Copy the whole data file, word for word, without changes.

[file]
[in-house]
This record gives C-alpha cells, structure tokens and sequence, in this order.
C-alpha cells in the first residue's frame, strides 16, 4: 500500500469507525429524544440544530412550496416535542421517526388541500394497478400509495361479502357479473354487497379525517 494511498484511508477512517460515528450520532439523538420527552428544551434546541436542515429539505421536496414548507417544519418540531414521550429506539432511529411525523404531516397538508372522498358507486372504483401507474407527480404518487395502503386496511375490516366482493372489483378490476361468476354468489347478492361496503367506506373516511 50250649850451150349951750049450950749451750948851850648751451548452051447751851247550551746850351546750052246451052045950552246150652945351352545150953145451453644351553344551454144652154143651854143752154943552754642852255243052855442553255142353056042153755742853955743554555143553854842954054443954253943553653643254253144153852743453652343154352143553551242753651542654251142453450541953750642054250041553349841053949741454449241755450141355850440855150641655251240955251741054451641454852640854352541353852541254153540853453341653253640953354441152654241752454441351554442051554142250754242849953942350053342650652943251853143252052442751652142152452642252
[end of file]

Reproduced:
[in-house]
This record gives C-alpha cells, structure tokens and sequence, in this order.
C-alpha cells in the first residue's frame, strides 16, 4: 500500500469507525429524544440544530412550496416535542421517526388541500394497478400509495361479502357479473354487497379525517 494511498484511508477512517460515528450520532439523538420527552428544551434546541436542515429539505421536496414548507417544519418540531414521550429506539432511529411525523404531516397538508372522498358507486372504483401507474407527480404518487395502503386496511375490516366482493372489483378490476361468476354468489347478492361496503367506506373516511 50250649850451150349951750049450950749451750948851850648751451548452051447751851247550551746850351546750052246451052045950552246150652945351352545150953145451453644351553344551454144652154143651854143752154943552754642852255243052855442553255142353056042153755742853955743554555143553854842954054443954253943553653643254253144153852743453652343154352143553551242753651542654251142453450541953750642054250041553349841053949741454449241755450141355850440855150641655251240955251741054451641454852640854352541353852541254153540853453341653253640953354441152654241752454441351554442051554142250754242849953942350053342650652943251853143252052442751652142152452642252